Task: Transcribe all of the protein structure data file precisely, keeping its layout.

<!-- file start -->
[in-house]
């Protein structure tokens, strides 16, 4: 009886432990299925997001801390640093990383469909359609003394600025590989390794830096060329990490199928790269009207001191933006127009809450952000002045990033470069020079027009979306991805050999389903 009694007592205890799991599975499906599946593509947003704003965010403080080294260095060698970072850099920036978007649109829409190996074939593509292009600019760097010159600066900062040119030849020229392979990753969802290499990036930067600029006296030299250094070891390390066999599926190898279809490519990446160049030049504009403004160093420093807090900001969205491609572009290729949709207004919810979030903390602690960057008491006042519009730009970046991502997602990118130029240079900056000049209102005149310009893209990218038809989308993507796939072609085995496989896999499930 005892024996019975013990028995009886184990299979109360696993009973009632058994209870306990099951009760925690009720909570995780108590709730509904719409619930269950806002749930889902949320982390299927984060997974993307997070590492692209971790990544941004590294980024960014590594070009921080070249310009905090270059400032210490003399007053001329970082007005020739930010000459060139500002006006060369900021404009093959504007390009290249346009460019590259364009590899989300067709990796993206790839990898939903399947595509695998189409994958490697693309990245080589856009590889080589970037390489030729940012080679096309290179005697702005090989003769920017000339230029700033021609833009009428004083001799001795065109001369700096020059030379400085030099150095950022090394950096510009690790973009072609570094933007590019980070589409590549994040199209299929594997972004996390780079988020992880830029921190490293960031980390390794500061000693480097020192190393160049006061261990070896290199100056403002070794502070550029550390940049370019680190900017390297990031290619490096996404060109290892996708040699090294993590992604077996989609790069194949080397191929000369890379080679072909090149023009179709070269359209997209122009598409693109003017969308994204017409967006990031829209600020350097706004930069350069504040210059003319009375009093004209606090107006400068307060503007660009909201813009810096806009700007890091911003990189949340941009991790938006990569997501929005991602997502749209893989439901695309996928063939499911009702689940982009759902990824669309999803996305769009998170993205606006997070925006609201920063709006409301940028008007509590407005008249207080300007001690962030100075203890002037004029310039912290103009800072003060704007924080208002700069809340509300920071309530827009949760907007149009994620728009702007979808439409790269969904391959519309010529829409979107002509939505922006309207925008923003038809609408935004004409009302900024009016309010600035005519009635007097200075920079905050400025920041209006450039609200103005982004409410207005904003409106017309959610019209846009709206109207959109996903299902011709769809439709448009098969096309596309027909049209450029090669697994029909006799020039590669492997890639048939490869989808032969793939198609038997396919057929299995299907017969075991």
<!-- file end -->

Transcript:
[in-house]
């Protein structure tokens, strides 16, 4: 009886432990299925997001801390640093990383469909359609003394600025590989390794830096060329990490199928790269009207001191933006127009809450952000002045990033470069020079027009979306991805050999389903 009694007592205890799991599975499906599946593509947003704003965010403080080294260095060698970072850099920036978007649109829409190996074939593509292009600019760097010159600066900062040119030849020229392979990753969802290499990036930067600029006296030299250094070891390390066999599926190898279809490519990446160049030049504009403004160093420093807090900001969205491609572009290729949709207004919810979030903390602690960057008491006042519009730009970046991502997602990118130029240079900056000049209102005149310009893209990218038809989308993507796939072609085995496989896999499930 005892024996019975013990028995009886184990299979109360696993009973009632058994209870306990099951009760925690009720909570995780108590709730509904719409619930269950806002749930889902949320982390299927984060997974993307997070590492692209971790990544941004590294980024960014590594070009921080070249310009905090270059400032210490003399007053001329970082007005020739930010000459060139500002006006060369900021404009093959504007390009290249346009460019590259364009590899989300067709990796993206790839990898939903399947595509695998189409994958490697693309990245080589856009590889080589970037390489030729940012080679096309290179005697702005090989003769920017000339230029700033021609833009009428004083001799001795065109001369700096020059030379400085030099150095950022090394950096510009690790973009072609570094933007590019980070589409590549994040199209299929594997972004996390780079988020992880830029921190490293960031980390390794500061000693480097020192190393160049006061261990070896290199100056403002070794502070550029550390940049370019680190900017390297990031290619490096996404060109290892996708040699090294993590992604077996989609790069194949080397191929000369890379080679072909090149023009179709070269359209997209122009598409693109003017969308994204017409967006990031829209600020350097706004930069350069504040210059003319009375009093004209606090107006400068307060503007660009909201813009810096806009700007890091911003990189949340941009991790938006990569997501929005991602997502749209893989439901695309996928063939499911009702689940982009759902990824669309999803996305769009998170993205606006997070925006609201920063709006409301940028008007509590407005008249207080300007001690962030100075203890002037004029310039912290103009800072003060704007924080208002700069809340509300920071309530827009949760907007149009994620728009702007979808439409790269969904391959519309010529829409979107002509939505922006309207925008923003038809609408935004004409009302900024009016309010600035005519009635007097200075920079905050400025920041209006450039609200103005982004409410207005904003409106017309959610019209846009709206109207959109996903299902011709769809439709448009098969096309596309027909049209450029090669697994029909006799020039590669492997890639048939490869989808032969793939198609038997396919057929299995299907017969075991």